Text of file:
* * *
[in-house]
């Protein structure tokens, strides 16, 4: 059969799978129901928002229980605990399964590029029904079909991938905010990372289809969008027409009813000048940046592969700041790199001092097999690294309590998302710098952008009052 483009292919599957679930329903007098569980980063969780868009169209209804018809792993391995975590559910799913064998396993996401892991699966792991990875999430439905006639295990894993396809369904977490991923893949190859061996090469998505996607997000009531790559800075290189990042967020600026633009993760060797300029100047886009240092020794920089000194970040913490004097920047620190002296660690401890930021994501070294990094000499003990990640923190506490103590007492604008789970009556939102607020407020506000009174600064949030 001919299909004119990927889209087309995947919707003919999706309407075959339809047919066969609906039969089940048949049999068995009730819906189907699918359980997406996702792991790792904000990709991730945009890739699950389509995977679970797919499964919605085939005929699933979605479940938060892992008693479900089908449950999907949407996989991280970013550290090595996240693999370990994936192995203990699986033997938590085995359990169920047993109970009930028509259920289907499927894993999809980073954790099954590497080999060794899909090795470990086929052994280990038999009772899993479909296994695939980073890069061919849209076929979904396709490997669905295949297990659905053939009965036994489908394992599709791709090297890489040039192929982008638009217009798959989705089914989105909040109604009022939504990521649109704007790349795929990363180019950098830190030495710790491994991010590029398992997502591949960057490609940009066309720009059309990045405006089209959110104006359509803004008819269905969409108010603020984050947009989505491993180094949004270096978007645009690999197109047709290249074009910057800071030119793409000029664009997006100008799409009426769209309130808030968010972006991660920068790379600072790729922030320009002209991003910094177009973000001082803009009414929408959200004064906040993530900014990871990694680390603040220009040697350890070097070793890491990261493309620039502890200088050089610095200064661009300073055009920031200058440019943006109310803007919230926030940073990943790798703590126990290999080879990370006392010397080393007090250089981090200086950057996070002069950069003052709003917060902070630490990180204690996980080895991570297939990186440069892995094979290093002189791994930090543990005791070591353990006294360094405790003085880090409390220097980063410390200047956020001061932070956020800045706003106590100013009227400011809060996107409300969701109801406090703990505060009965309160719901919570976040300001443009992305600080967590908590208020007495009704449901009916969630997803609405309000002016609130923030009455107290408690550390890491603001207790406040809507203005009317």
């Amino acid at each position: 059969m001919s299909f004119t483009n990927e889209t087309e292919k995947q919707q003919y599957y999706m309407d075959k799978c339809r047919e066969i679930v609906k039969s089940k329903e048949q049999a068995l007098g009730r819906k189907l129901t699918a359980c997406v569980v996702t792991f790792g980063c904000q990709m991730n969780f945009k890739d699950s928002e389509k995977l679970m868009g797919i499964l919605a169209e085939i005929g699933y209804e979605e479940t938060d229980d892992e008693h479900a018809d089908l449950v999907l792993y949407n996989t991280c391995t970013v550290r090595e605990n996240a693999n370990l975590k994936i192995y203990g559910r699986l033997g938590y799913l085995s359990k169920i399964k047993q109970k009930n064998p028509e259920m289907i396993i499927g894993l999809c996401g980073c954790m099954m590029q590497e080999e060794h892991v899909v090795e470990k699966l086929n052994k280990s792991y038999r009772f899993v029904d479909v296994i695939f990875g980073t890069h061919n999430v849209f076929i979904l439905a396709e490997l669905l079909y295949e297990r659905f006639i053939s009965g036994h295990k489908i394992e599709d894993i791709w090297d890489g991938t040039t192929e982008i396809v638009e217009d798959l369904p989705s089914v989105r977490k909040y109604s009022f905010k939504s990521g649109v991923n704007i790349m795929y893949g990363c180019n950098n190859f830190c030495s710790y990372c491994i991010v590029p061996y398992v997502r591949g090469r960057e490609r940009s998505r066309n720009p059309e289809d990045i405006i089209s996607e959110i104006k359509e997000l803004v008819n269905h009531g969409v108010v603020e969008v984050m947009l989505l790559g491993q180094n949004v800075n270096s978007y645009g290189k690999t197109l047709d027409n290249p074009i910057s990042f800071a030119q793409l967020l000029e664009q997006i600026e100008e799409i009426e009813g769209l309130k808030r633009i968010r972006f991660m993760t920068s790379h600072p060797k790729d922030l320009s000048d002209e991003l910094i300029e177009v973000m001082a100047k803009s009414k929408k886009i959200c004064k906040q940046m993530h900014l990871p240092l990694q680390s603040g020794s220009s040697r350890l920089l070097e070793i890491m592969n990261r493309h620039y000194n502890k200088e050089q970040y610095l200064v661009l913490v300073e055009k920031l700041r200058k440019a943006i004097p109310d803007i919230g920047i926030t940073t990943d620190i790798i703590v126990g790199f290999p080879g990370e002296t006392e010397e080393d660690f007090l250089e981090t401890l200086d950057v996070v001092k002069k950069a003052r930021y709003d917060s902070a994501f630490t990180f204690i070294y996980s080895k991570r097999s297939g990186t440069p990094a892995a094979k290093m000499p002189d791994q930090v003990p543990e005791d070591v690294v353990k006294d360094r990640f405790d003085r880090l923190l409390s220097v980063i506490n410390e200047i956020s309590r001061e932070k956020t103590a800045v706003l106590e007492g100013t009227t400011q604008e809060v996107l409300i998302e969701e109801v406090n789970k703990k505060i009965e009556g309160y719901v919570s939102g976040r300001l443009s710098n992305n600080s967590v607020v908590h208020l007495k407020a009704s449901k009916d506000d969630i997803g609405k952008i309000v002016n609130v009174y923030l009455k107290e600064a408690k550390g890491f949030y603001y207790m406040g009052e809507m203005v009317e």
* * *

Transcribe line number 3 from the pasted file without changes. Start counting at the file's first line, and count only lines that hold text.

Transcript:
């Amino acid at each position: 059969m001919s299909f004119t483009n990927e889209t087309e292919k995947q919707q003919y599957y999706m309407d075959k799978c339809r047919e066969i679930v609906k039969s089940k329903e048949q049999a068995l007098g009730r819906k189907l129901t699918a359980c997406v569980v996702t792991f790792g980063c904000q990709m991730n969780f945009k890739d699950s928002e389509k995977l679970m868009g797919i499964l919605a169209e085939i005929g699933y209804e979605e479940t938060d229980d892992e008693h479900a018809d089908l449950v999907l792993y949407n996989t991280c391995t970013v550290r090595e605990n996240a693999n370990l975590k994936i192995y203990g559910r699986l033997g938590y799913l085995s359990k169920i399964k047993q109970k009930n064998p028509e259920m289907i396993i499927g894993l999809c996401g980073c954790m099954m590029q590497e080999e060794h892991v899909v090795e470990k699966l086929n052994k280990s792991y038999r009772f899993v029904d479909v296994i695939f990875g980073t890069h061919n999430v849209f076929i979904l439905a396709e490997l669905l079909y295949e297990r659905f006639i053939s009965g036994h295990k489908i394992e599709d894993i791709w090297d890489g991938t040039t192929e982008i396809v638009e217009d798959l369904p989705s089914v989105r977490k909040y109604s009022f905010k939504s990521g649109v991923n704007i790349m795929y893949g990363c180019n950098n190859f830190c030495s710790y990372c491994i991010v590029p061996y398992v997502r591949g090469r960057e490609r940009s998505r066309n720009p059309e289809d990045i405006i089209s996607e959110i104006k359509e997000l803004v008819n269905h009531g969409v108010v603020e969008v984050m947009l989505l790559g491993q180094n949004v800075n270096s978007y645009g290189k690999t197109l047709d027409n290249p074009i910057s990042f800071a030119q793409l967020l000029e664009q997006i600026e100008e799409i009426e009813g769209l309130k808030r633009i968010r972006f991660m993760t920068s790379h600072p060797k790729d922030l320009s000048d002209e991003l910094i300029e177009v973000m001082a100047k803009s009414k929408k886009i959200c004064k906040q940046m993530h900014l990871p240092l990694q680390s603040g020794s220009s040697r350890l920089l070097e070793i890491m592969n990261r493309h620039y000194n502890k200088e050089q970040y610095l200064v661009l913490v300073e055009k920031l700041r200058k440019a943006i004097p109310d803007i919230g920047i926030t940073t990943d620190i790798i703590v126990g790199f290999p080879g990370e002296t006392e010397e080393d660690f007090l250089e981090t401890l200086d950057v996070v001092k002069k950069a003052r930021y709003d917060s902070a994501f630490t990180f204690i070294y996980s080895k991570r097999s297939g990186t440069p990094a892995a094979k290093m000499p002189d791994q930090v003990p543990e005791d070591v690294v353990k006294d360094r990640f405790d003085r880090l923190l409390s220097v980063i506490n410390e200047i956020s309590r001061e932070k956020t103590a800045v706003l106590e007492g100013t009227t400011q604008e809060v996107l409300i998302e969701e109801v406090n789970k703990k505060i009965e009556g309160y719901v919570s939102g976040r300001l443009s710098n992305n600080s967590v607020v908590h208020l007495k407020a009704s449901k009916d506000d969630i997803g609405k952008i309000v002016n609130v009174y923030l009455k107290e600064a408690k550390g890491f949030y603001y207790m406040g009052e809507m203005v009317e």